Captain Tom Spensley
Late Coldstream Guards
by Colonel D D S A Vandeleur
formerly Coldstream Guards
Tom Spensley died on 7th October 2016, aged 63, after a long and bravely borne illness. He had had a brain tumour removed some years previously and had never fully recovered. When I visited him in hospital in Newcastle in February, after the usual introductions and small-talk, I asked him how he was feeling, as he was being fed fluids through tubes. ‘I would die for a cup of tea and a bacon butty’ was his immediate response. Faced with extreme adversity, Tom still managed to retain his sense of humour, displaying courage right to the end.
Tom joined the Army as a Junior Soldier, aged 16, from Blyth in Northumberland and, like his father and brother John, he joined the Coldstream Guards, which was to become his life for the next 47 years. John was tragically killed in 1981 in a traffic accident while on R&R from a Northern Ireland tour.
Tom was a huge man and a natural soldier and leader. He was huge both in physical size and personality, with a warm and generous spirit, which drew people to him instinctively. He gained a distinction on the Junior Brecon Section Commanders’ course and returned as a Colour Sergeant Instructor in 1979. He was described in his annual report by his Queen’s Own Highlander company commander as follows, ‘CSgt Spensley is highly respected by his students and everyone who works with him. He is an artful, but law-abiding scrounger and the administration of his squad is subsequently of the highest order. His planning and preparation for exercises and lessons are absolutely meticulous.’
His career continued to progress to Warrant Officer, as a Company Sergeant Major in the 2nd Battalion, after a short-lived posting to Sandhurst as a Colour Sergeant Instructor, where his sense of fun did not go down too well with the Academy Adjutant. He was firmly a ‘soldiers’ soldier’ and much more at home in combat clothing than in a tunic. Despite the disapproval of the hierarchy of the day in Regimental Headquarters, he progressed to Drill Sergeant and then Regimental Quartermaster Sergeant.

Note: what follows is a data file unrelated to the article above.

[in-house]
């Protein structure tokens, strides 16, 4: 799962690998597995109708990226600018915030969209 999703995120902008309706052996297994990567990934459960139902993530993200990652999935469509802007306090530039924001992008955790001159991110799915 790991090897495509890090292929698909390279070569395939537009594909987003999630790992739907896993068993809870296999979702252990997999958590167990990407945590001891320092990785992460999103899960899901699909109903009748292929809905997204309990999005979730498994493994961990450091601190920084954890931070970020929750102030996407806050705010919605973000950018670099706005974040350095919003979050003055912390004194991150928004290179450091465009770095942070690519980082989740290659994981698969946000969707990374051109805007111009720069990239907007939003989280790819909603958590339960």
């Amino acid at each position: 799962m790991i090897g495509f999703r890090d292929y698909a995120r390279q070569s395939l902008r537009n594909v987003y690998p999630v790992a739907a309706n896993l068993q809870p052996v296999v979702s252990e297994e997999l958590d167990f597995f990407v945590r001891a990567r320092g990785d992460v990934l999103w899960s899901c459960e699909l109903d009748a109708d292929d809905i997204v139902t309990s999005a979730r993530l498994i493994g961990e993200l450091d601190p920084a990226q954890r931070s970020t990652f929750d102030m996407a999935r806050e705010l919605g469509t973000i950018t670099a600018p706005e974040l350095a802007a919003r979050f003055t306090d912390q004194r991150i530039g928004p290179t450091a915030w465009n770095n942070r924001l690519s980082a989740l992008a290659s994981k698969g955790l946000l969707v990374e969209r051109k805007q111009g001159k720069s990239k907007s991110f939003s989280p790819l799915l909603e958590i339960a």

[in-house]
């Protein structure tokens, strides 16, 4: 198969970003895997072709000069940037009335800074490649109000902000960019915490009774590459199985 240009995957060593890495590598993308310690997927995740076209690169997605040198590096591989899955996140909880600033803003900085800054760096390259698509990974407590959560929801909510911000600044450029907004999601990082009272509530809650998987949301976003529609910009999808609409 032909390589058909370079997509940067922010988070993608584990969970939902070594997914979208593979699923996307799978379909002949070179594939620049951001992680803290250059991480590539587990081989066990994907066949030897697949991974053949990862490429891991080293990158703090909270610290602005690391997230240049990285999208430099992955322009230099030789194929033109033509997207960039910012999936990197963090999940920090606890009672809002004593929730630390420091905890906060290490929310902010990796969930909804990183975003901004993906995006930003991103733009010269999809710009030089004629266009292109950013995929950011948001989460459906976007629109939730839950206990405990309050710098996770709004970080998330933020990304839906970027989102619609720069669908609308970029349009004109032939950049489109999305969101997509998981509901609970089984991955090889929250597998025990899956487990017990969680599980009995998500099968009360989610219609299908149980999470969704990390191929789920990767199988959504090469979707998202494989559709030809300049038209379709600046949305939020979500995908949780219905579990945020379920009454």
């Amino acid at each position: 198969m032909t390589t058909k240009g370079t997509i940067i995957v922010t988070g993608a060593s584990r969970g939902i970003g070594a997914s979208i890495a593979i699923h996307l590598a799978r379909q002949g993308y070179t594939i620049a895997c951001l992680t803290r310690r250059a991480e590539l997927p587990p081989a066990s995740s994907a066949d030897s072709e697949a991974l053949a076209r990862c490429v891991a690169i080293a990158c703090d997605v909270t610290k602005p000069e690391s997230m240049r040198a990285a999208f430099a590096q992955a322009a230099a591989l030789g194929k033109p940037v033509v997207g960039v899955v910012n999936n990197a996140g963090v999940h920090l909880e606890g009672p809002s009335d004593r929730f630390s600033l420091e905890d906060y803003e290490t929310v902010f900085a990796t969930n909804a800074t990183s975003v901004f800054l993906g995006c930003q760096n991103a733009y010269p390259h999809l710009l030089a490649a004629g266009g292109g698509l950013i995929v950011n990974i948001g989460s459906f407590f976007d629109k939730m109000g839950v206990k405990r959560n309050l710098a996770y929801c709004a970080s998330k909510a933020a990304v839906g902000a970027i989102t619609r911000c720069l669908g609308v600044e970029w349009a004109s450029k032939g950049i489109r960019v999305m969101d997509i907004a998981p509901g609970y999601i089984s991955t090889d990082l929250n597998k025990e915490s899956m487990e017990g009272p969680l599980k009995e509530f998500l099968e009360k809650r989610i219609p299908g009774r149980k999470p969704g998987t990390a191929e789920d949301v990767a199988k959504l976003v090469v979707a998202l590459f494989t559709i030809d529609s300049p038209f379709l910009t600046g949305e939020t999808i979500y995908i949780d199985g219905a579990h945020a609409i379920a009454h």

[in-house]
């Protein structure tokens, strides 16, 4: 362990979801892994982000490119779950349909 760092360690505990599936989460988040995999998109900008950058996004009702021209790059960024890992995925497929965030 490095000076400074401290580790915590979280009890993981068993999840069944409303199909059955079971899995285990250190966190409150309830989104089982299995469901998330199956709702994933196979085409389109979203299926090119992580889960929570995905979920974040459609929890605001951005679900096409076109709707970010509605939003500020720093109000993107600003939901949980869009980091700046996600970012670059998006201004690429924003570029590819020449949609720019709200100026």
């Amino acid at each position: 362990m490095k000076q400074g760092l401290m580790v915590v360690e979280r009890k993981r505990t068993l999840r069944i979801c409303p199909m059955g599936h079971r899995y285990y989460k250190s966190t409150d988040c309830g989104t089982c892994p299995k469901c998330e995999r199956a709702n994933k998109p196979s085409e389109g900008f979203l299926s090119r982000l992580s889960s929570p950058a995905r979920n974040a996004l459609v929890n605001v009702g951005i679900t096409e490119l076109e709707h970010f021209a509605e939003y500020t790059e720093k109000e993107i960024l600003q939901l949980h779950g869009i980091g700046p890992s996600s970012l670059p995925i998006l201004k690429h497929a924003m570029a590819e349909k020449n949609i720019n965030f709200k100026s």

His skills were put to good use as the Drill Sergeant in Hong Kong with the 1st Battalion in 1986, where he was employed well away from the drill square as the Intelligence Warrant Officer. His observation and sniping instructor experience were put to good use on the 26-mile border between Hong Kong and China. Major John Savelle remembers late night shifts with Tom in the Operations Room at Fan Ling police station, followed by early morning visits to the Hole-in-the-Wall café, where he would work his way through the entire menu.
It was in Hong Kong that Tom developed his love of boats and sailing. He was Secretary of the Stanley Fort Sailing Club, where he would organize gargantuan BBQs at weekends. He was also a keen rugby player, where he was a true ‘tour de force’ and inspired the 1st Battalion rugby team to great feats. He represented the Hong Kong Combined Services in a match against the New Zealand Maoris.
Hong Kong was followed by a second sunshine posting as Regimental Sergeant Major of the 2nd Battalion in Cyprus from 1988 to 1990. It was a difficult tour in some respects with the tragic Trimiklini accident involving the death of eight soldiers on 20th November 1989. Tom was of great support to the Commanding Officer, Lieutenant Colonel Charlie Lomer, who described Tom as the ‘best Battalion RSM I have known in my service and I count myself fortunate that he has been my RSM for the last two and a half years’. Tom took on the management of the Battalion boat Photini, on which families from the Battalion were able to enjoy the many and varied watersports available in Cyprus.
Cyprus was followed by commissioning in 1990 and a posting to the Army Apprentices College at Chepstow, where Tom was in his element with young soldiers, adventurous training activities, and a new interest in antiques. Tom was a great entrepreneur; he was never happy without a project to look forward to, and probably the post ‘Options for Change’ Army at the end of the Cold War and the reduction of the Army, was not going to satisfy his wanderlust. So he decided to take Phase 3 redundancy in 1993 and retired from the Army.
Tom started a new career running an auction house. This project eventually failed, but, undeterred, Tom became involved in the security industry, which led him to Kosovo in 1999, via East Africa. He developed a project in minority Serb communities installing panic alarms, aimed at preventing intimidation by Kosovar Albanians, and worked closely with 1st Battalion Black Watch. By 2003, the work began to dry up in Kosovo, and so Tom drove overland to Basra in Iraq; he was arrested en route in Syria because a Syrian intelligence officer’s suspicions were aroused by the GPS installed in his Land Rover Discovery. He was eventually released and continued on his way to Basra. Tom built up a business that was successful enough for him to be able to purchase a house back in Northern Cyprus, where he set up a property management company and played an active part in the local community.
Tom would not have been the man that he was without the support of his wife Gill. They had two sons, Ian and Stephen. Gill was as much part of the battalions in which Tom served, as was Tom. She set up a crèche in Brecon and took part in running a shop in Stanley Fort for the Battalion wives. She was the sensible, loving support that kept Tom grounded, including setting up home with him in Priština for three years after he left the Army. Stephen now runs his own business in Zambia, with Ian in support.
Tom was a great man and will be much missed by his family and many friends and admirers. He lived life to the full and was a true Coldstreamer to the end.